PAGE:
Poland is in a difficult spot economically. On one hand it is heavily dependent on orders from the Eurozone - many Eurozone-based businesses have used Poland for its lower cost manufacturing. But as the Eurozone fell into "disrepair", the orders slowed.
HSBC:/Markit: - Polish manufacturing output fell for the sixth successive month in October, albeit at a slightly softer rate. The latest drop in new orders and a further marked decline in backlogs strongly suggested ongoing falls in production at the end of the year.
Firms cut capacity in October in response to reduced workloads. Manufacturing employment declined for the second month in succession, and at the fastest rate since October 2009. Meanwhile, purchasing activity contracted for the ninth month running. Subsequently, pre-production stocks fell at the strongest pace since January 2010. Firms also reduced warehouse stocks of final goods, and at the fastest rate since May.
In times like these, Poland could potentially turn to its neighbor to the east, Russia. The Russian economy has not been as vulnerable to the Eurozone's woes - its heavily energy-based economy has performed relatively well. But the Polish government is simply not interested in providing support for doing business with the Russians. Historically based deep-rooted mistrust of their big eastern neighbor is running strong.
The Moscow Times: - Poland is conducting an unspoken policy of blocking investments from historical adversary Russia, a stance that could be costly for Warsaw, which needs to find new sources of capital to replace the weakened eurozone.Even when Polish firms can obtain much needed capital only from Russia, Warsaw would not budge. Part of the issue of course is that Russian companies are often state sponsored, and fear of Kremlin's influence in Poland runs strong. Poland therefore will have to wait for the Eurozone's recovery before its own economy improves. It might be a while.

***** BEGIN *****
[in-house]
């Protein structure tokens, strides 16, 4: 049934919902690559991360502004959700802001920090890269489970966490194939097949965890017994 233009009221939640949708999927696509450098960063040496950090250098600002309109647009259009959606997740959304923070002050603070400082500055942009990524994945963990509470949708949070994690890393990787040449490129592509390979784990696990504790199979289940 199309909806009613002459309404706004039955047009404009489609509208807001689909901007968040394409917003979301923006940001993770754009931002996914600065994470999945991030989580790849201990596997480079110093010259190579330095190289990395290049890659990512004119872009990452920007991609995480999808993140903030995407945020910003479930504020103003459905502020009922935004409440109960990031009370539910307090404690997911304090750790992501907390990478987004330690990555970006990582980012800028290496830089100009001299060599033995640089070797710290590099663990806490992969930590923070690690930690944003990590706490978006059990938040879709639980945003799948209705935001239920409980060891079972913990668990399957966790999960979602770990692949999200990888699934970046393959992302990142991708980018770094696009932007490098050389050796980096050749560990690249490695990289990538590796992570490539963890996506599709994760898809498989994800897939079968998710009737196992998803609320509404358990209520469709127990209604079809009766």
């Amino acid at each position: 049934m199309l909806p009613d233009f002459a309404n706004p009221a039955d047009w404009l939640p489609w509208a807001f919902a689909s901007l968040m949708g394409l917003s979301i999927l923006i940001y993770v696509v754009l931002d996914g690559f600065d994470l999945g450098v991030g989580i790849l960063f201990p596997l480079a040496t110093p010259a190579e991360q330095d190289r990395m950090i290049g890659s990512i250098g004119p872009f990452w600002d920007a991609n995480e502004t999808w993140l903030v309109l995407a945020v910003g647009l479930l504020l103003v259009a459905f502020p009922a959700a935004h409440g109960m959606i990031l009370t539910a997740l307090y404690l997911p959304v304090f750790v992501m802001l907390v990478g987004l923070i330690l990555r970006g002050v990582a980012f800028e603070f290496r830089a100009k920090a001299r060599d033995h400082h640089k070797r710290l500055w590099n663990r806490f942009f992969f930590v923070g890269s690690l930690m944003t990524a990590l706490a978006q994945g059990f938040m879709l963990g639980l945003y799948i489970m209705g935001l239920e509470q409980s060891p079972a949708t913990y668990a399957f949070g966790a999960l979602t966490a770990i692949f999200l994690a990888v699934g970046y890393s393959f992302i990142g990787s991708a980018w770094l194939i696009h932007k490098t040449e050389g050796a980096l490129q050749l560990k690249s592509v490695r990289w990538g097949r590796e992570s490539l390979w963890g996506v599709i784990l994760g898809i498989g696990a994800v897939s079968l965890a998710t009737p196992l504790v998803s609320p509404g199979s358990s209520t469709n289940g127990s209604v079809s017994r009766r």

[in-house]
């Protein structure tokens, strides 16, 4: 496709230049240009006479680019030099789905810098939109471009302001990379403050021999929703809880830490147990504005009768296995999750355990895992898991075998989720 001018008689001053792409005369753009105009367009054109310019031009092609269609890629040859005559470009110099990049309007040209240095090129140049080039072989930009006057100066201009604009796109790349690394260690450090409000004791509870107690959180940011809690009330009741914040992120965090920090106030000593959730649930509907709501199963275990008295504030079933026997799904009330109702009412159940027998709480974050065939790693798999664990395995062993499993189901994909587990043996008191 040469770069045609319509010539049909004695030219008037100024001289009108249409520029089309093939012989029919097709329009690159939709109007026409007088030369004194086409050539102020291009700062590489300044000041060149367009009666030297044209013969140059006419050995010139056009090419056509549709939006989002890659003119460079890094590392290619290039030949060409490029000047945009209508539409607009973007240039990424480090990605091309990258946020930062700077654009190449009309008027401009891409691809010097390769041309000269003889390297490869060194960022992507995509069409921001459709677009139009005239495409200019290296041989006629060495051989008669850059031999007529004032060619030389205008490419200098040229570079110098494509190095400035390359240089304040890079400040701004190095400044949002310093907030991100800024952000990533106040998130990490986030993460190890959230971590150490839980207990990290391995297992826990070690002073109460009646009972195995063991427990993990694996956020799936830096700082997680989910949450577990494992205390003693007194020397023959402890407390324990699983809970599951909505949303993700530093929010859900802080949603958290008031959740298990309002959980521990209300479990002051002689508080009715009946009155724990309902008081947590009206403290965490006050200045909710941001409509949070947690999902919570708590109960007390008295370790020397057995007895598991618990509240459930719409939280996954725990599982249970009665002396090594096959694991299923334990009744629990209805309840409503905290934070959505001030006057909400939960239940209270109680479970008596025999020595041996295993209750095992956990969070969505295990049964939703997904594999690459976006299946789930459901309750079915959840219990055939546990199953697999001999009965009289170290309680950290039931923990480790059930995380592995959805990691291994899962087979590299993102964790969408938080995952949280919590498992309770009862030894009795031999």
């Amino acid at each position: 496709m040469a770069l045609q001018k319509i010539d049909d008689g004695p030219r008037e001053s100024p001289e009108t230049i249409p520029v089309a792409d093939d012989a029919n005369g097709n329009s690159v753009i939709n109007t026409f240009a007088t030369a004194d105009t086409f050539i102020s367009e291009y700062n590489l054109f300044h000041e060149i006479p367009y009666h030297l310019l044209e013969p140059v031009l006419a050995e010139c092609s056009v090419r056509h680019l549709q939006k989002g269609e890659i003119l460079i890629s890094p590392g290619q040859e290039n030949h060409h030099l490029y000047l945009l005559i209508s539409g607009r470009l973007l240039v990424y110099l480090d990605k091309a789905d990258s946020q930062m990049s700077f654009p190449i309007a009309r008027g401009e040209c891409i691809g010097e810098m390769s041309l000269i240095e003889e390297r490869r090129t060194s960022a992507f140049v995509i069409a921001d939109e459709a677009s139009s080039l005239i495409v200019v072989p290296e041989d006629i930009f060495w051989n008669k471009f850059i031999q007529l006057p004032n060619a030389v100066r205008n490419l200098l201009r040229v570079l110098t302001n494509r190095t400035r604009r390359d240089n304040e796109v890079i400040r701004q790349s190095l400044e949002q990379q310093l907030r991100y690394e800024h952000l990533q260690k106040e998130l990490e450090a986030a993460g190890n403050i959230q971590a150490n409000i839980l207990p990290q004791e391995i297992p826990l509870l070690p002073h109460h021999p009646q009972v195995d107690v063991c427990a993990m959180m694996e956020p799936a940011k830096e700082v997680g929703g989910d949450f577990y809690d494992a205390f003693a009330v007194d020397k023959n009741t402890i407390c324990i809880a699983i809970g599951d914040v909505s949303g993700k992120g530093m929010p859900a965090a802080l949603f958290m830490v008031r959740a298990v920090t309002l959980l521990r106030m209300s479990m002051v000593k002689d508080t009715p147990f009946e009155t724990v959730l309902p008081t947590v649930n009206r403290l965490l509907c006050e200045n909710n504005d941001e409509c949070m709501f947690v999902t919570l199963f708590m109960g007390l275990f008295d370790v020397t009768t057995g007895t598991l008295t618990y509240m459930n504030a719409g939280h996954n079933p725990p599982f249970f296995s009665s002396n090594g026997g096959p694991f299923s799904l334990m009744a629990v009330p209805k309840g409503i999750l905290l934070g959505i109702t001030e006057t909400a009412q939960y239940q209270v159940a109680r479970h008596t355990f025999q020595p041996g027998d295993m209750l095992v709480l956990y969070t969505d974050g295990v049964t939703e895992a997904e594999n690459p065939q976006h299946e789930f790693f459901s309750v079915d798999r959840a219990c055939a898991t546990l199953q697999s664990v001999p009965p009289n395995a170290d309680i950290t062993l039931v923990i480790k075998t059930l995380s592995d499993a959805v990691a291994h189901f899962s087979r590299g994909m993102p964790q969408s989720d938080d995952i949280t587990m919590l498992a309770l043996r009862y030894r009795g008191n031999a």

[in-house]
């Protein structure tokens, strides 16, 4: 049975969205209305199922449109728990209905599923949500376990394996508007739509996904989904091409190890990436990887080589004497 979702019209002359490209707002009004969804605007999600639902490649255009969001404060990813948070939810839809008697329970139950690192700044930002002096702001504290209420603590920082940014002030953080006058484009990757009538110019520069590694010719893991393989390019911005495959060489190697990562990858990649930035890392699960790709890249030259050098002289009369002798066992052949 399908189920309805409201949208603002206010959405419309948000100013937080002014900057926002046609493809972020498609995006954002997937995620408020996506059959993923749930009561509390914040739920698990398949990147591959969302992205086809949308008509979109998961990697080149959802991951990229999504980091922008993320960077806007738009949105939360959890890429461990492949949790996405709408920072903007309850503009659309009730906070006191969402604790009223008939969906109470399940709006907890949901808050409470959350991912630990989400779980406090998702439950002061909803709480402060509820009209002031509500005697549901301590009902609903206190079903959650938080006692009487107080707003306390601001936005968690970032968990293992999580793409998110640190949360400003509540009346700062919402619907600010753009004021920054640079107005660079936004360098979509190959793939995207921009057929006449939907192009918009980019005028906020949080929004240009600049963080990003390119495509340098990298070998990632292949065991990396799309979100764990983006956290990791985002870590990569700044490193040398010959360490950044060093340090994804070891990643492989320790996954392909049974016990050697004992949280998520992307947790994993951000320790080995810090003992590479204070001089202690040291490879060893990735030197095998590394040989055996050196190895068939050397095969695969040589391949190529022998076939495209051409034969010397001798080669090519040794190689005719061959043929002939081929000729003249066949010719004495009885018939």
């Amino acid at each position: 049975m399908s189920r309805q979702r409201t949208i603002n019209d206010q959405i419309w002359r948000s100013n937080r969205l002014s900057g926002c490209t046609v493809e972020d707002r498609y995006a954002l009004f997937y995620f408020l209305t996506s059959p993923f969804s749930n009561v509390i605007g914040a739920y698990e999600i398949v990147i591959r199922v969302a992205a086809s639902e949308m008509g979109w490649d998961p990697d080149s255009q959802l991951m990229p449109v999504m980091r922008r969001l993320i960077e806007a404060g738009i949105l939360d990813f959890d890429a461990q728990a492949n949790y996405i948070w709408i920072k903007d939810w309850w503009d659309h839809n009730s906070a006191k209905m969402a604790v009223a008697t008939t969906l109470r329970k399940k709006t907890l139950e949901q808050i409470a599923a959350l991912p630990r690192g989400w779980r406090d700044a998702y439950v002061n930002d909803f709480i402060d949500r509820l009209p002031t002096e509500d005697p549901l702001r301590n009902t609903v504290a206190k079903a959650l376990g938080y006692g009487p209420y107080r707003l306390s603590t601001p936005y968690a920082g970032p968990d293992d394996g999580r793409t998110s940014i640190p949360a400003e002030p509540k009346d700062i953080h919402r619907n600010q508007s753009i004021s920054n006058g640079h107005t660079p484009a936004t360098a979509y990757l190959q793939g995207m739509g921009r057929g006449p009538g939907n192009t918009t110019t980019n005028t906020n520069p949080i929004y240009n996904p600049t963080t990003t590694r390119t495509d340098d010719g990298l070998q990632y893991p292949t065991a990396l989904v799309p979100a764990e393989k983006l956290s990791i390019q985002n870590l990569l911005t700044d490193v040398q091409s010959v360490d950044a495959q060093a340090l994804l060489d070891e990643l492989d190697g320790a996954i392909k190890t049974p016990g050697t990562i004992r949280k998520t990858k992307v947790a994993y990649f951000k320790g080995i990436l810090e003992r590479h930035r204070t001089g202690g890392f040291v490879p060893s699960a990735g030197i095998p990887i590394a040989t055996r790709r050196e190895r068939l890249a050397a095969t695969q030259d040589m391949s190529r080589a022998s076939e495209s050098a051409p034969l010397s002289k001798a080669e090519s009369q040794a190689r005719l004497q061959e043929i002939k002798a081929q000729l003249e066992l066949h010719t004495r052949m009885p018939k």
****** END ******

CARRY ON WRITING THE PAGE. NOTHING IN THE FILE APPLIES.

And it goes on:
In the past six months, attempts by investors to acquire stakes in two high-profile Polish companies have been torpedoed, according to people with knowledge of the discussions, in large part because the bidders were Russian.
Suspicion of Russian intentions in Warsaw is entrenched. For centuries, Poles feared Russians as invaders and oppressive rulers. Since the end of the Cold War, that has been replaced by Polish fear of Russia's economic dominance.
What is new is that Poland's economy is slowing after decades of robust growth and can no longer rely on investor interest from its struggling trading partner, the eurozone.
With this in mind, some have questioned whether Poland can afford to reject any foreign capital, even from Russia.